Updated Apr 24, 2024 - News

Supreme Court weighs case that could affect Denver's approach to homelessness

A light green camping tent with the word SWEEPS KILL and a white skull is seen next to two people, including one person holding up a cardboard sign with the words HOUSING IS A HUMAN RIGHT. In the foreground, a man holds up his cellphone.

A camping tent put up by advocates for people experiencing homelessness during a rally outside the state Capitol in Denver. Photo: Esteban L. Hernandez/Axios

The U.S. Supreme Court's impending decision on a homeless camping ban in an Oregon city could affect how Colorado cities enforce their own laws.

Why it matters: The high court's decision could upend Denver's controversial urban camping ban — or reinforce its law if the court sides with Grants Pass, Oregon.

The big picture: The case, Grants Pass v Johnson, stems from a 2018 lawsuit filed by the Oregon Law Center.

  • The suit was filed on behalf of the homeless population in Grants Pass, a city in southwest Oregon, and targets a local city code banning people from sleeping in parks or using sleeping materials to set up temporary living spaces.
  • Oregon Law Center's director of litigation, Ed Johnson, told Axios Portland the code violates the Eighth Amendment's "cruel and unusual punishment" clause.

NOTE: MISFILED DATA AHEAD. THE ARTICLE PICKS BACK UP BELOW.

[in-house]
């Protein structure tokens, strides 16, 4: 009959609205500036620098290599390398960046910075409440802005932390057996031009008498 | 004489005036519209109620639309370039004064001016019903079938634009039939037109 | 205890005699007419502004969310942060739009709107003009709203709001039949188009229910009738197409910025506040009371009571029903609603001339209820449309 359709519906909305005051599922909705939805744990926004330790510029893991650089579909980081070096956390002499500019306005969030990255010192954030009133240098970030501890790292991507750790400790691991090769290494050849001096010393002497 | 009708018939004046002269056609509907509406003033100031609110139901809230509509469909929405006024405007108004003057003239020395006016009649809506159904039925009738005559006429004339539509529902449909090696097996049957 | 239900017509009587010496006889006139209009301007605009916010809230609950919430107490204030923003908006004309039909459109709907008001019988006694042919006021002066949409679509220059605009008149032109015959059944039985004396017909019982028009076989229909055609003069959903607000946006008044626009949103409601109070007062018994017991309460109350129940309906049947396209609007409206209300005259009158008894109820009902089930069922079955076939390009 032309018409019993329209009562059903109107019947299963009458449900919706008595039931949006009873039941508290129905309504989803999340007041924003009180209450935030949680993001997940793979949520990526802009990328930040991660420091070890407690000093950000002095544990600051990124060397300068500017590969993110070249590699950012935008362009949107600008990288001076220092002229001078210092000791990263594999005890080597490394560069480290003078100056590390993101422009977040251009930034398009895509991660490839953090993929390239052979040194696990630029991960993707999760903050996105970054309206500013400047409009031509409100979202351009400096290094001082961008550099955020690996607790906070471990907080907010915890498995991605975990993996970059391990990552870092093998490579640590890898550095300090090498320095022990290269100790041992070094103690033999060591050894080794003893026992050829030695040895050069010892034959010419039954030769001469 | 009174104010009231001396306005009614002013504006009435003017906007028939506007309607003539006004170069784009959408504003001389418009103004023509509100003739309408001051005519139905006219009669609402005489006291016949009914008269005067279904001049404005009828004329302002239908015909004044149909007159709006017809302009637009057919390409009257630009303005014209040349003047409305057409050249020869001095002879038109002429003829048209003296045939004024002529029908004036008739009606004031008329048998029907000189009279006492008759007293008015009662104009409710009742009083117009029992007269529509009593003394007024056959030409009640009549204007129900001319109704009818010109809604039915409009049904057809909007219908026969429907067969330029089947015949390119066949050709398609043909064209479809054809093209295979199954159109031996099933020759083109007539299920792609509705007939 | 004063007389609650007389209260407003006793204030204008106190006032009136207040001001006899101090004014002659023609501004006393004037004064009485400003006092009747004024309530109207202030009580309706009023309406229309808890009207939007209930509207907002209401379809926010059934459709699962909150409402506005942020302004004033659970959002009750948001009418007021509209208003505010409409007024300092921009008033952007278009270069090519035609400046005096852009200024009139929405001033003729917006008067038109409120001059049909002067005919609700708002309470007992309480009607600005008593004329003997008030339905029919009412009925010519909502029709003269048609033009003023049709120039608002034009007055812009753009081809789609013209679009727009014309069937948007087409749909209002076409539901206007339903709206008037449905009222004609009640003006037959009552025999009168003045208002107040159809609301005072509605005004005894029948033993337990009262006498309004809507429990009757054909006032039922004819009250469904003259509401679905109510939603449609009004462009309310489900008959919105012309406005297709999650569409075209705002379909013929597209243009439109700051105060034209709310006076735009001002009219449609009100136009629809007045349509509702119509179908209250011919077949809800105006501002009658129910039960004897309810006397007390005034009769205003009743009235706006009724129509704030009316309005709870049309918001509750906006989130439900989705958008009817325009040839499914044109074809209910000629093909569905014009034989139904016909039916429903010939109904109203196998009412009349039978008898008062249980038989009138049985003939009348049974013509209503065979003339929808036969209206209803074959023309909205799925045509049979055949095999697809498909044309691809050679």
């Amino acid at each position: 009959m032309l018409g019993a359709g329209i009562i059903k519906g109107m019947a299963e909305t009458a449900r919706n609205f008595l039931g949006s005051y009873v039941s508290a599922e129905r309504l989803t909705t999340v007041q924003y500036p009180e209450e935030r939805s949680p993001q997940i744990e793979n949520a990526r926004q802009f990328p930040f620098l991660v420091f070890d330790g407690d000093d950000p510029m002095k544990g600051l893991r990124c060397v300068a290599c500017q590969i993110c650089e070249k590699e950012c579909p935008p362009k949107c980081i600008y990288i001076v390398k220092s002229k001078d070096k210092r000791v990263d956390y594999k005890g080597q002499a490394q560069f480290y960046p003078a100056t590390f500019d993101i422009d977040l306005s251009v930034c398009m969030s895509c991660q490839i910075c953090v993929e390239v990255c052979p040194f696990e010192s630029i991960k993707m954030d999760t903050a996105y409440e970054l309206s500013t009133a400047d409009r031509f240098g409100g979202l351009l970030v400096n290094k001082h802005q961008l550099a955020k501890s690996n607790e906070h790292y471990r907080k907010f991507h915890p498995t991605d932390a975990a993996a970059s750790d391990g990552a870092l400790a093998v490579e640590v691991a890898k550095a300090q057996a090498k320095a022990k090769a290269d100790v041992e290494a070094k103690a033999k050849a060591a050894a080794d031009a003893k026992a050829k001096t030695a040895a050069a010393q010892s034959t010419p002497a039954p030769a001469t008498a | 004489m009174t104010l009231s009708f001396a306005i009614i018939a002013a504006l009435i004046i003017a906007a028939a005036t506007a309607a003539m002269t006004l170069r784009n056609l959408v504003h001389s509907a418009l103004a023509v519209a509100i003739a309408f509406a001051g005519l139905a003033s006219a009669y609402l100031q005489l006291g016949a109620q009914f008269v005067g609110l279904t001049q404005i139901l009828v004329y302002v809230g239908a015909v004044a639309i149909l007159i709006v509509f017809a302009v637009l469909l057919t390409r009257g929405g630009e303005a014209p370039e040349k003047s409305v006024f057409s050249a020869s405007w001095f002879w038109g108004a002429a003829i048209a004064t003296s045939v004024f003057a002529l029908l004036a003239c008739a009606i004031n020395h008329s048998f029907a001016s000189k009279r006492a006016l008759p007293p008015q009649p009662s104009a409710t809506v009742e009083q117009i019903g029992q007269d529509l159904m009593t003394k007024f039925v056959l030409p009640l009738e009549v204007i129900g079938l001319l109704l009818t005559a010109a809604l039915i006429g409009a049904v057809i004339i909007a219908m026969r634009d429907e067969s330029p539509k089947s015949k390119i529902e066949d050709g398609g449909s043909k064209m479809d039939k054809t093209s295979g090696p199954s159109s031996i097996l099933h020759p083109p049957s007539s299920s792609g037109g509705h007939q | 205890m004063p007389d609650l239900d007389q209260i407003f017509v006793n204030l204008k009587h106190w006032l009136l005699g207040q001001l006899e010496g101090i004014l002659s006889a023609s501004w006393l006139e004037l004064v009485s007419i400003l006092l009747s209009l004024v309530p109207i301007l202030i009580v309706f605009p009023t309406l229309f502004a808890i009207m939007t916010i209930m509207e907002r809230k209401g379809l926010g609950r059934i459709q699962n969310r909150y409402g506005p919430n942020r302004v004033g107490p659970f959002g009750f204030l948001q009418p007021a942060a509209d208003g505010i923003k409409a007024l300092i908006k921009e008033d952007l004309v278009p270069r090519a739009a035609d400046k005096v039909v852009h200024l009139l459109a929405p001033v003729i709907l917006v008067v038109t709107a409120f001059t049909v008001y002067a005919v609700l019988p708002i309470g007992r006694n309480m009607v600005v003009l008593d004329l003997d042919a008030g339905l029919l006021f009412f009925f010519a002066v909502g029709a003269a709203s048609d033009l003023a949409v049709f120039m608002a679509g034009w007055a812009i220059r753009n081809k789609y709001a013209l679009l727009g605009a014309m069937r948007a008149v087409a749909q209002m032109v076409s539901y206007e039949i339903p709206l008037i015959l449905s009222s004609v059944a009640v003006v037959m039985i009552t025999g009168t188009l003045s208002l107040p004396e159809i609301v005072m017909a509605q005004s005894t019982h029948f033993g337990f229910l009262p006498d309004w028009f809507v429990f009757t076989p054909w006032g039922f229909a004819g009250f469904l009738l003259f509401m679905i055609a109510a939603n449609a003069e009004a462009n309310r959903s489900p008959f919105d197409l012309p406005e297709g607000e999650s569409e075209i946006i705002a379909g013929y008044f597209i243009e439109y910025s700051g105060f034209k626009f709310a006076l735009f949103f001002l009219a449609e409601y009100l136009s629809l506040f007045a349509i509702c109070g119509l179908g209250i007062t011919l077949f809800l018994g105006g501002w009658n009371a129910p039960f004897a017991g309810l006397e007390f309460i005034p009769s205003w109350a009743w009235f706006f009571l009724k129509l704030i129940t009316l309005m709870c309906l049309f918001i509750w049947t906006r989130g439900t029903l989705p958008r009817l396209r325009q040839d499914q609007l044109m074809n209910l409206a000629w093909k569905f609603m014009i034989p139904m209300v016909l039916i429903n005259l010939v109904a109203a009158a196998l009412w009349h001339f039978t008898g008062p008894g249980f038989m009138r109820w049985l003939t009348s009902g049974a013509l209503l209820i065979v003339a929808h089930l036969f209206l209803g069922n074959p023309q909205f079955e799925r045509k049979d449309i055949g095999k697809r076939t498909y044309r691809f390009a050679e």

• Whether the code is deemed to be cruel and unusual may hinge on whether the court believes it is punishing a behavior — camping on public land — or a status — being homeless. Status punishments have been found to be a violation of the Eighth Amendment.

Context: If the court sides with the Grants Pass ordinance criminalizing sleeping outside, it would bolster laws like Denver's, University of Denver Sturm College of Law associate law professor Ian Farrell tells us.

  • Denver's law allows ticketing and even jailing people for camping outdoors.
  • If the court sides with unhoused residents of Grant Pass, it could force cities to take "less punitive" measures to address homelessness, University of Colorado Law School professor Ann England tells us.

Reality check: Tickets for violating Denver's urban camping ban are rare.

  • 55 tickets have been issued since the law's inception in 2012, per Denver police data. There've been 12 cases involving jail time.

Between the lines: Farrell says it's possible the justices make a ruling with a major caveat, saying camping bans are only enforceable when shelter beds are available.

Zoom in: A similar case against a Boulder law banning homeless camping faces a lawsuit from the ACLU of Colorado, which claims it targets people facing "extreme poverty."

  • Farrell believes a SCOTUS ruling in favor of Grants Pass could mean a similar outcome in the Boulder case, whose trial starts in August.

What they're saying: Denver Mayor Mike Johnston's spokesperson, Jordan Fuja, tells us in a statement that regardless of the federal case's outcome, Denver will keep connecting people "to safe and stable housing."

  • The mayor has prioritized enforcing the city's camping ban with sweeps only when sheltering is available — but that doesn't always happen.

Zoom out: Advocates for homeless people, who have repeatedly said urban camping bans like Denver's criminalize homelessness, rallied for the federal case outside the state Capitol on Monday.

  • Housekeys Action Network Denver's lead organizer, Terese Howard, told supporters Denver's law amounts to "cruel and unusual punishment."

What's next: A ruling is expected this summer.


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